A Compass Bearing
- 6 Oct 06, 09:42 AM
The tragedy within the Amish Community of Lancaster County Pennsylvania this week brought with it images of their life style. The pictures reminded me of a community of people who for countless years have been content living without the conspicuous trappings of wealth. What can we take from this in the context of our lives and living with climate change?
My heart goes out to the Amish of Lancaster County coping with the loss and injury of their young daughters. But it's neither the appalling events of last week nor their form of Christiantiy that I write. My thoughts on this blog were jogged by the images on TV news - of their wooden houses, their horse drawn carts, harvesting by hand. As I sit here writing and thinking I'm not suggesting that we let everything go, trade in our town houses and head for a sentimental rural paradise (and I'm not suggesting this is the Amish life style) - But it hit me, like a freight train crashing into my life, that we have to go in the direction of wanting less.
WWF reckon that if everyone on Earth were to live with the trappings of the west we'd need three planets to support it. Yes, 3 planets. Look at their campaign "One-Planet Living".
UK MP Clare Short, who was until May 2003 Secretary of State for International Development, told the BBC Natural History Unit in a recent interview that all of humanity should be entitled to the things that we need to give us a good quality of life: access to food, water and shelter - holidays - going to the theatre...what ever it is in our particular culture that gives us a good quality of life, BUT "....we have to cease finding the meaning of life out of more and more goods and wealth....We are trashing the planet in doing so.....And it's making us unhappy".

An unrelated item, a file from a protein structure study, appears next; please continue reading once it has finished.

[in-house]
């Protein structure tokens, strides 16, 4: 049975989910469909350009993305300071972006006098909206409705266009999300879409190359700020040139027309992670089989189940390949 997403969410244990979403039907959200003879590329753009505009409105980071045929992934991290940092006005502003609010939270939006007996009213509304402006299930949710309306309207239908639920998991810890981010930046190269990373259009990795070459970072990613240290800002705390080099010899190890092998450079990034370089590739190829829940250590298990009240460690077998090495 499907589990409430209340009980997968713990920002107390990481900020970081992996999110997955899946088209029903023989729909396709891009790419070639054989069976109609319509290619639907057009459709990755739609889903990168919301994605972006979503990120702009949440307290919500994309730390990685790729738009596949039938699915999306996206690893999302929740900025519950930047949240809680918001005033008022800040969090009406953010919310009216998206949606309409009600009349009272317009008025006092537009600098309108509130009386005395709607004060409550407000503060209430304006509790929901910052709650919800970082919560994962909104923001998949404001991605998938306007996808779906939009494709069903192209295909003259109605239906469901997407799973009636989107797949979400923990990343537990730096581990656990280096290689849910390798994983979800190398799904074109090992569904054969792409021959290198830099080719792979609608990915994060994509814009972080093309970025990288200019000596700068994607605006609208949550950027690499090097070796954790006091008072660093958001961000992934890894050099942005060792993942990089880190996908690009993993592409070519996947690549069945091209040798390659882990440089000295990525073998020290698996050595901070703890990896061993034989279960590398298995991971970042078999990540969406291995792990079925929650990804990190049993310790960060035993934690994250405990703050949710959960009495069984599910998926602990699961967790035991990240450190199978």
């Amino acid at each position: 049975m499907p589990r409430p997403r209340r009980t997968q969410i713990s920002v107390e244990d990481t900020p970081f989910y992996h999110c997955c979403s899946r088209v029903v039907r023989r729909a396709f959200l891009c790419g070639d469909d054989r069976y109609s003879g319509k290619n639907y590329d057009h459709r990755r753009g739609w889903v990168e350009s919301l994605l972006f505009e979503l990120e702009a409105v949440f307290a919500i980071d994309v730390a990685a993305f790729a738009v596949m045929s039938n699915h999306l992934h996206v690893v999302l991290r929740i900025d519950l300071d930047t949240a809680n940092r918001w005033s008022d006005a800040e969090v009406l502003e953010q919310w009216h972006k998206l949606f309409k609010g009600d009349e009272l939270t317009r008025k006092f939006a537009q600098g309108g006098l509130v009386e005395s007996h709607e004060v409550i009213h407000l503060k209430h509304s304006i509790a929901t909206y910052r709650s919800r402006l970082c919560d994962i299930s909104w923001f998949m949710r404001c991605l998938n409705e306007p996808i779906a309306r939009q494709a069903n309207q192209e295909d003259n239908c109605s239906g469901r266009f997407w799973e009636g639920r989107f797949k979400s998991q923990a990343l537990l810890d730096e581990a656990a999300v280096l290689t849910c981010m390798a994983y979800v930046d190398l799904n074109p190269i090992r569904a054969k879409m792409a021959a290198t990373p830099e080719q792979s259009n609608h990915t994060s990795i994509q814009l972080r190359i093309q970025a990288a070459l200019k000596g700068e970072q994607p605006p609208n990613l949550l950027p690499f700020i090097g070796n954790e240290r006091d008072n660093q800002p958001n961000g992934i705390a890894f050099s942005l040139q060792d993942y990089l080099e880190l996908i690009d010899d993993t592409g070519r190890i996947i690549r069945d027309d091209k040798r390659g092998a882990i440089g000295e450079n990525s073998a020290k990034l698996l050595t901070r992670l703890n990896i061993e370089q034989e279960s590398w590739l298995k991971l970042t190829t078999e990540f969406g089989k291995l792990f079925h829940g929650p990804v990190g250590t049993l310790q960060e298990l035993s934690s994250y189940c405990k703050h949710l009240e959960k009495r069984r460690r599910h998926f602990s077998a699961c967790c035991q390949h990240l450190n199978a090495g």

Rowan Williams, the Archbishop of Canterbury, in a recent interview for us in the BBC NHU made some interesting comments. One of his statements really stuck with me. He said, "It's not just a matter of avoiding disaster [reversing climate change and it's consequences on the natural world], it's about imagining our humanity freshly....we're no longer brains on stalks ...living in an artificial bubble, we're part of a system and answerable to other parts of that system.[...not easy for the West [to change].
Our challenge is to roll out a simpler life style in which we're both happier and more content than we are today - something that one lonely earth can support - And crucially it must be relevant in an urban context, the setting, after all, in which most of us live.